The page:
Patrick is continuously adding to this list of articles. Ranging from dressage to natural horsemanship, mechanics and anatomy, theory and self reflection, the list of topics is always growing. These articles are based on Patrick’s years of experience and study, helped along by the tens of thousands of horses that he has ridden, and the hundreds of horses he meets and works with each year throughout his clinics.
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Check back often for updates.
Be sure to also check out the TALKING ABOUT HORSES podcast for interviews and insights.
with Patrick King The following are the “6 Rules of Horsemanship” I teach my students. Incorporating these six deceptively simple rules in your everyday horsemanship will prove to maximize the time you spend with your horse, increase your rate of progression, and eliminate much of the frustration you may experience in training your horse. RULE … Continue reading 6 Rules of Horsemanship
THE TRAINING PYRAMID: ONE PIECE AT A TIME with Patrick King RHYTHM & RELAXATION Many riders struggle with physical and emotional relaxation in the horse because they jump too quickly “up the scale” into contact/connection before the horse has learned to manage his own emotions. Until a horse can prove that he is relaxed in … Continue reading Rhythm & Relaxation
with Patrick King When we think of Dressage, we tend to think of riders in white breeches and top hats mounted atop leggy warmbloods performing high level maneuvers like canter pirouettes, tempe changes, piaffe, and passage. Oh yeah…. and they’re riding in long-flapped black saddles that keep them held snug into the perfect position and … Continue reading Dressage in a Western Saddle
A topic that comes up frequently at clinics and during lessons is the rider’s aids. How to ask for this movement or where to put the hands for this maneuver… it seems many riders get very stuck on how much to use which aid, where and when. Without getting into specifics about each particular thing … Continue reading The Ideal Ratio of Aids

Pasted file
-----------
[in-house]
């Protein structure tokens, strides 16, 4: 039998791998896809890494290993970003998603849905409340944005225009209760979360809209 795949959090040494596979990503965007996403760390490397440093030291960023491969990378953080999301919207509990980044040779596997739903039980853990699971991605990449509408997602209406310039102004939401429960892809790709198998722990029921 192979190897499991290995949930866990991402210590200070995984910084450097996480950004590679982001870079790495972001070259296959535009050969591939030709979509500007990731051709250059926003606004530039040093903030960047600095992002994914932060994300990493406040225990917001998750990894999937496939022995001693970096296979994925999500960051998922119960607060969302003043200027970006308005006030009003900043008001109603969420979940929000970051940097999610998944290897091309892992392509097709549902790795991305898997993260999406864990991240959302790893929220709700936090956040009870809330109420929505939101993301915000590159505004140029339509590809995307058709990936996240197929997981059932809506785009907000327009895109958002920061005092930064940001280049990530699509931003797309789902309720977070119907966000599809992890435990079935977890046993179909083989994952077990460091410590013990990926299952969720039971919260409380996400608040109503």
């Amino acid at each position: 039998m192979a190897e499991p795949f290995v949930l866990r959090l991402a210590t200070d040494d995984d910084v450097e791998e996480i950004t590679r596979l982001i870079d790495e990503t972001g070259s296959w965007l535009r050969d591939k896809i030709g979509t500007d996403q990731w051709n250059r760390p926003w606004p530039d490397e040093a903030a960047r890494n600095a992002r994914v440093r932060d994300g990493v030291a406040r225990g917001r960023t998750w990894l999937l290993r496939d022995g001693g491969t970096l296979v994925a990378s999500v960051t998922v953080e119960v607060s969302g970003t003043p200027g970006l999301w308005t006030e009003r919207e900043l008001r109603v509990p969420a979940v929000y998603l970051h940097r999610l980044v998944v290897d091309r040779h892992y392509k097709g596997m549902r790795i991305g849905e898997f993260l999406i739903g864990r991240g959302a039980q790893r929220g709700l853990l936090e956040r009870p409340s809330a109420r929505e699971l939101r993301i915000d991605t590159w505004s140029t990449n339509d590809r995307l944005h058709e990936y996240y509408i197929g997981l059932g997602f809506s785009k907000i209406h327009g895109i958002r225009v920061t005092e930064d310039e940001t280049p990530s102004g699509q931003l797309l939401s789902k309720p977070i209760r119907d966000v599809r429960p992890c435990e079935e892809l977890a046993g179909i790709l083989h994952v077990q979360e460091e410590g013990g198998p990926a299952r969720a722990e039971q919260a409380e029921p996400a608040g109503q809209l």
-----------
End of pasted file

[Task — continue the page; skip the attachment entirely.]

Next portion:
with Patrick King Regardless of discipline, preferred breed, or level of training, some riders consistently improve themselves and their horses while others languish. The degree of success can be measured by the habits the riders form; great horsemanship comes down to a series of great habits. Amongst the riders that aren’t making improvements or are … Continue reading 10 Important Habits for Every Rider
with Patrick King When it comes to riding and handling horses, safety comes third. Yes, you read that right. Safety third. Surely some of you are shaking your heads at me for such a suggestion, but don’t misunderstand my intentions, please. Safety is a pretty big priority – sorta like breathing and eating. The truth … Continue reading Safety Third
with Patrick King Horsemanship is a Journey… and it’s a journey unlike any other. It’s all about personal discovery, increased awareness, and self discipline. When I say personal discovery, I’m talking about knowing what our limitations really are, instead of what we think they are. Fear – or compliance – or laziness – or social acceptance – or whatever else – … Continue reading Horsemanship is a Journey
with Patrick King More Leg, More Leg, More Leg…. It’s a trap! When seeking refinement and precision in our horsemanship, we desire a horse that is light and responsive to the leg aids. It takes seemingly no effort to guide them, control their energy, or position their body. However, we often see riders kicking and … Continue reading It’s a Trap!
There’s a new discipline that’s taking the equestrian world by storm and changing the face and future of western horsemanship. Have you heard of it? Are you competing in it? Maybe you’re riding your horse with these principles in mind during your everyday training but don’t even know it. Heck, maybe you’ve been doing it … Continue reading The Future of Western Horsemanship
THE TRAINING PYRAMID: ONE PIECE AT A TIME SUPPLENESS Suppleness refers to the horse’s ability to bend without tension or stiffness. Tension in any place in the horse’s body causes a disruption in the natural flow of energy or movement throughout the rest of the body. It is important to understand that often, tension and … Continue reading Suppleness
From what I see in barns and arenas all around the world, the rein-back seems to be the most underutilized and improperly ridden gaits/movements that the horse has to offer. When developed “properly,” (meaning, with understanding from the horse and biomechanically true) both on the ground and under saddle, the rein-back: improves our connection, improves the … Continue reading The Rein-Back